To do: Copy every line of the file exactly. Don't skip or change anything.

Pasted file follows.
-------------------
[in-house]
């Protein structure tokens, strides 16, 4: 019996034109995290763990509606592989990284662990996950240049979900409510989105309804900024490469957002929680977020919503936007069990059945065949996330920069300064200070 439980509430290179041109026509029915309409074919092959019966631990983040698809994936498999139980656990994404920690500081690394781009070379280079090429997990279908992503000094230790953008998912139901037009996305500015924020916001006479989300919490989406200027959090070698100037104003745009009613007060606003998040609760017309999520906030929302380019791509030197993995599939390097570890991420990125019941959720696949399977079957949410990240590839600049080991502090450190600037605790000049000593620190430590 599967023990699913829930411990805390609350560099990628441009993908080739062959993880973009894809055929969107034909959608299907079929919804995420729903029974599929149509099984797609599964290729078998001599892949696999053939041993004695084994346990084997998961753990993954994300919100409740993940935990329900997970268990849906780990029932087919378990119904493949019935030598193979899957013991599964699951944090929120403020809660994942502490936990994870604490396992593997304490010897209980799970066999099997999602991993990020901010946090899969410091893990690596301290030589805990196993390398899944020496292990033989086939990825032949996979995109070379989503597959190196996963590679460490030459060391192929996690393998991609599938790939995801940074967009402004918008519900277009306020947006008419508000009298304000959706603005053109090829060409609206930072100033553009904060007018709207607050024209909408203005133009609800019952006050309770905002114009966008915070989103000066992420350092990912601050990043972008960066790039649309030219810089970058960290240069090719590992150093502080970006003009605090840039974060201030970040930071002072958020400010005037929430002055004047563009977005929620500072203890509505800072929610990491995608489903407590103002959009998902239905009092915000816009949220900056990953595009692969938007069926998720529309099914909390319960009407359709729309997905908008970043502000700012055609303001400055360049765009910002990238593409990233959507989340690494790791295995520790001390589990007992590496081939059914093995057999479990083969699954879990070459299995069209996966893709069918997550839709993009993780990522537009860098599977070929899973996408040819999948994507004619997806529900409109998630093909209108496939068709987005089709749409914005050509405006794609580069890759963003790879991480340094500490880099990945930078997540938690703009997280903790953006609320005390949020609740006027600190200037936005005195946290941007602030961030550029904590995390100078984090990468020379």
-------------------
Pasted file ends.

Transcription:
[in-house]
């Protein structure tokens, strides 16, 4: 019996034109995290763990509606592989990284662990996950240049979900409510989105309804900024490469957002929680977020919503936007069990059945065949996330920069300064200070 439980509430290179041109026509029915309409074919092959019966631990983040698809994936498999139980656990994404920690500081690394781009070379280079090429997990279908992503000094230790953008998912139901037009996305500015924020916001006479989300919490989406200027959090070698100037104003745009009613007060606003998040609760017309999520906030929302380019791509030197993995599939390097570890991420990125019941959720696949399977079957949410990240590839600049080991502090450190600037605790000049000593620190430590 599967023990699913829930411990805390609350560099990628441009993908080739062959993880973009894809055929969107034909959608299907079929919804995420729903029974599929149509099984797609599964290729078998001599892949696999053939041993004695084994346990084997998961753990993954994300919100409740993940935990329900997970268990849906780990029932087919378990119904493949019935030598193979899957013991599964699951944090929120403020809660994942502490936990994870604490396992593997304490010897209980799970066999099997999602991993990020901010946090899969410091893990690596301290030589805990196993390398899944020496292990033989086939990825032949996979995109070379989503597959190196996963590679460490030459060391192929996690393998991609599938790939995801940074967009402004918008519900277009306020947006008419508000009298304000959706603005053109090829060409609206930072100033553009904060007018709207607050024209909408203005133009609800019952006050309770905002114009966008915070989103000066992420350092990912601050990043972008960066790039649309030219810089970058960290240069090719590992150093502080970006003009605090840039974060201030970040930071002072958020400010005037929430002055004047563009977005929620500072203890509505800072929610990491995608489903407590103002959009998902239905009092915000816009949220900056990953595009692969938007069926998720529309099914909390319960009407359709729309997905908008970043502000700012055609303001400055360049765009910002990238593409990233959507989340690494790791295995520790001390589990007992590496081939059914093995057999479990083969699954879990070459299995069209996966893709069918997550839709993009993780990522537009860098599977070929899973996408040819999948994507004619997806529900409109998630093909209108496939068709987005089709749409914005050509405006794609580069890759963003790879991480340094500490880099990945930078997540938690703009997280903790953006609320005390949020609740006027600190200037936005005195946290941007602030961030550029904590995390100078984090990468020379």